In Whitehead v. Vacation Charters, Ltd., a class action judgment in excess of $2.2 million was entered against the owner/operator of a Poconos timeshare resort for misclassifying sales employees as independent contractors during a three-year period.
The Court of Common Pleas of Philadelphia County held that Vacation Charters and its owners were jointly and severally liable for depriving 259 class plaintiffs of their lawful wages and benefits under Pennsylvania’s Wage Payment and Collection Law. The court found that the defendants required their timeshare salespersons to sign non-negotiable independent contractor agreements in mid-2005. According to the court’s findings of fact and conclusions of law, while the form contracts stated that the salespersons were not “employees” for federal, state or local state purposes, the defendants continued to control all aspects of the sales staff’s work schedules, dress codes, marketing protocols and day-to-day services.
As to commissions/wages, the contracts allowed the defendants to hold back from each salesperson’s wages and commissions up to 10% for any sale financed on a deferred payment basis. The hold back was “charged back when a customer defaulted on his account by having made less than four monthly payments.” Operationally, the hold back funds were not segregated, but held, without interest, in a general account where they could be spent on resort expenses. In addition, the hold back would be increased to 50% when the purchaser had a low credit score and no wages/commissions would be earned until the purchaser paid 10% of the contract price – policies that were not disclosed in the independent contractor agreement.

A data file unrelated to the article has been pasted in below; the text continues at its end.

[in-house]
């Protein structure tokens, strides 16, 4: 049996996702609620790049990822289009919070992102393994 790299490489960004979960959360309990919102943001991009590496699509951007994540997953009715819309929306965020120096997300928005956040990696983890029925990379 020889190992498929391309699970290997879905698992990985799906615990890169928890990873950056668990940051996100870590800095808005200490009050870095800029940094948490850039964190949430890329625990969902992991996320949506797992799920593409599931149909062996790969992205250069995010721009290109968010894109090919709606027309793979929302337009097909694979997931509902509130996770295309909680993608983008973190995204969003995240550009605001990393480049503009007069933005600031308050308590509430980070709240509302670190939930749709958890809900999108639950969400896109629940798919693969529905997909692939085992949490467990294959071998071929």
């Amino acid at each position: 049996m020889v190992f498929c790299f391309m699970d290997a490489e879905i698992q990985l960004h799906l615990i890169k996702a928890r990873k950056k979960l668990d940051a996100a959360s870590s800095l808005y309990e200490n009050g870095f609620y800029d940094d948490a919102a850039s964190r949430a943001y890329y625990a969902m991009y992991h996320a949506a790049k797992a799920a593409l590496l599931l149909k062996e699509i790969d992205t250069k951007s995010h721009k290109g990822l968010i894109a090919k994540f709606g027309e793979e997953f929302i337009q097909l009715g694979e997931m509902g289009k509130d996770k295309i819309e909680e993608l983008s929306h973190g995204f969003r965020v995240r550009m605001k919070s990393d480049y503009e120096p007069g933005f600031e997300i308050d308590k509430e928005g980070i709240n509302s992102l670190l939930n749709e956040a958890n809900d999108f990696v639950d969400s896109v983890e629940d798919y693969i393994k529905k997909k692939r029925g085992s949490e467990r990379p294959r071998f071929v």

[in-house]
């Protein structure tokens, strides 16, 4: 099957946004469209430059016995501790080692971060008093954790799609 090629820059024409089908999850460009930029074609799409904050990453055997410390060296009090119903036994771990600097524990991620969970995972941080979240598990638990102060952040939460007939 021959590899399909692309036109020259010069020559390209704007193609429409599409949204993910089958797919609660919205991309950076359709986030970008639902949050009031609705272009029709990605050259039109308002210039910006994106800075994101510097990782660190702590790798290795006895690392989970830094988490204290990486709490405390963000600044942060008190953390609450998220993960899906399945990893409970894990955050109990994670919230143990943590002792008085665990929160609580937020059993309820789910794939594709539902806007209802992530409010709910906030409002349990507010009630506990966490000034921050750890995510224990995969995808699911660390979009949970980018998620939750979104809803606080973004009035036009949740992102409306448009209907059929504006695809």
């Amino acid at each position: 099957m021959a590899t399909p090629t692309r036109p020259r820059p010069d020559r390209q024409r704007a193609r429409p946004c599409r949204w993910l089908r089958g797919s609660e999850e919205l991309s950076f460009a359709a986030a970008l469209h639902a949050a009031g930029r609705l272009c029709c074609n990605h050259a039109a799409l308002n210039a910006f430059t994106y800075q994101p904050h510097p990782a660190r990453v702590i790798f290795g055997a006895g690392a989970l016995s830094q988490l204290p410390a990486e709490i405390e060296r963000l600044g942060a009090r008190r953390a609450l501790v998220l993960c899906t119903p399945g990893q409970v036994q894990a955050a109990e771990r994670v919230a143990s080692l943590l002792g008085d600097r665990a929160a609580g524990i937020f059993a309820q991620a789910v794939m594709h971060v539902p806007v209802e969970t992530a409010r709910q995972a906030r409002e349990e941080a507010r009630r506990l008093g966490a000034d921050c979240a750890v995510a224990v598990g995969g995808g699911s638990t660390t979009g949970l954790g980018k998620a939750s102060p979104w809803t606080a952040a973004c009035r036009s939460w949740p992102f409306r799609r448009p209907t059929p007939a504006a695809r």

The class action was filed after the Internal Revenue Service and Pennsylvania’s Department of Labor and Industry investigated a former salesperson’s claims that he had not received holdback funds. These agencies found that the salesperson was an employee entitled to unemployment compensation. As the court pointed out, defendants “likely owe FICA, Medicare and FUTA to the Internal Revenue Service on behalf of the class members.”
All of this means that the defendants are likely still on shifting ground when it comes to assessing the total liability it may be facing. Its case illustrates that attempts to limit expenses by re-classifying employees as independent contractors can often backfire in a big way when even one former employee attempts to recover unemployment benefits.
The Bottom Line: Misclassifying sales employees as independent contractors can put employers between a proverbial rock and a hard place.
Please see Baker Hostetler’s Hospitality Lawg for a related post on the Whitehead case.